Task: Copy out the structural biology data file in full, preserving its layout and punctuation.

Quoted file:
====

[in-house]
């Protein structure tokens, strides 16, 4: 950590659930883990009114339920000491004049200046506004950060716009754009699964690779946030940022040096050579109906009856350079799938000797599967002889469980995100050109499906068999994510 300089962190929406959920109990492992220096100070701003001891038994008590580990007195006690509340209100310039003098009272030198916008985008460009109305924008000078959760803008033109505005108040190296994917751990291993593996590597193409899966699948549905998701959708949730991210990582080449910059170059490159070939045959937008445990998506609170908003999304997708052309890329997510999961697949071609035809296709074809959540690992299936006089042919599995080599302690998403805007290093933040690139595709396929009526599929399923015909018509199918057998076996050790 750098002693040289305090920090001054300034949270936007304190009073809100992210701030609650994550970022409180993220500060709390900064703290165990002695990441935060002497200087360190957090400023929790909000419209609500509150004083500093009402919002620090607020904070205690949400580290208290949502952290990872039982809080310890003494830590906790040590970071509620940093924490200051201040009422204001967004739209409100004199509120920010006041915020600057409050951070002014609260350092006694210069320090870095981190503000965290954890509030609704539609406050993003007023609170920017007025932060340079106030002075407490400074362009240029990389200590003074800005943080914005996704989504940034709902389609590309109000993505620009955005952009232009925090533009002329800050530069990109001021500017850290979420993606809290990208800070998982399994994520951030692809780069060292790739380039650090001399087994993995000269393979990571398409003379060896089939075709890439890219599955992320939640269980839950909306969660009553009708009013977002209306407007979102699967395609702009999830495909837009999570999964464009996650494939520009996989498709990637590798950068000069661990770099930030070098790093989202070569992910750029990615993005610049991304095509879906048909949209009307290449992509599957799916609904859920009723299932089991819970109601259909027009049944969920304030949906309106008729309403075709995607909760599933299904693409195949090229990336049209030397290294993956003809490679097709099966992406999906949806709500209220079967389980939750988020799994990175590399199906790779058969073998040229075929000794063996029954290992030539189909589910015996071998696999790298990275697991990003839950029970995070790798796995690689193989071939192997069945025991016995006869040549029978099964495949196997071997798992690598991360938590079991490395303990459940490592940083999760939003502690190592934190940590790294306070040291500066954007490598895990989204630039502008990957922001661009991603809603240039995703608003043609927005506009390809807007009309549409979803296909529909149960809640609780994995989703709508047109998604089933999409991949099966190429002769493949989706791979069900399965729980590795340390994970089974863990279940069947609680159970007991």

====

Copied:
[in-house]
């Protein structure tokens, strides 16, 4: 950590659930883990009114339920000491004049200046506004950060716009754009699964690779946030940022040096050579109906009856350079799938000797599967002889469980995100050109499906068999994510 300089962190929406959920109990492992220096100070701003001891038994008590580990007195006690509340209100310039003098009272030198916008985008460009109305924008000078959760803008033109505005108040190296994917751990291993593996590597193409899966699948549905998701959708949730991210990582080449910059170059490159070939045959937008445990998506609170908003999304997708052309890329997510999961697949071609035809296709074809959540690992299936006089042919599995080599302690998403805007290093933040690139595709396929009526599929399923015909018509199918057998076996050790 750098002693040289305090920090001054300034949270936007304190009073809100992210701030609650994550970022409180993220500060709390900064703290165990002695990441935060002497200087360190957090400023929790909000419209609500509150004083500093009402919002620090607020904070205690949400580290208290949502952290990872039982809080310890003494830590906790040590970071509620940093924490200051201040009422204001967004739209409100004199509120920010006041915020600057409050951070002014609260350092006694210069320090870095981190503000965290954890509030609704539609406050993003007023609170920017007025932060340079106030002075407490400074362009240029990389200590003074800005943080914005996704989504940034709902389609590309109000993505620009955005952009232009925090533009002329800050530069990109001021500017850290979420993606809290990208800070998982399994994520951030692809780069060292790739380039650090001399087994993995000269393979990571398409003379060896089939075709890439890219599955992320939640269980839950909306969660009553009708009013977002209306407007979102699967395609702009999830495909837009999570999964464009996650494939520009996989498709990637590798950068000069661990770099930030070098790093989202070569992910750029990615993005610049991304095509879906048909949209009307290449992509599957799916609904859920009723299932089991819970109601259909027009049944969920304030949906309106008729309403075709995607909760599933299904693409195949090229990336049209030397290294993956003809490679097709099966992406999906949806709500209220079967389980939750988020799994990175590399199906790779058969073998040229075929000794063996029954290992030539189909589910015996071998696999790298990275697991990003839950029970995070790798796995690689193989071939192997069945025991016995006869040549029978099964495949196997071997798992690598991360938590079991490395303990459940490592940083999760939003502690190592934190940590790294306070040291500066954007490598895990989204630039502008990957922001661009991603809603240039995703608003043609927005506009390809807007009309549409979803296909529909149960809640609780994995989703709508047109998604089933999409991949099966190429002769493949989706791979069900399965729980590795340390994970089974863990279940069947609680159970007991």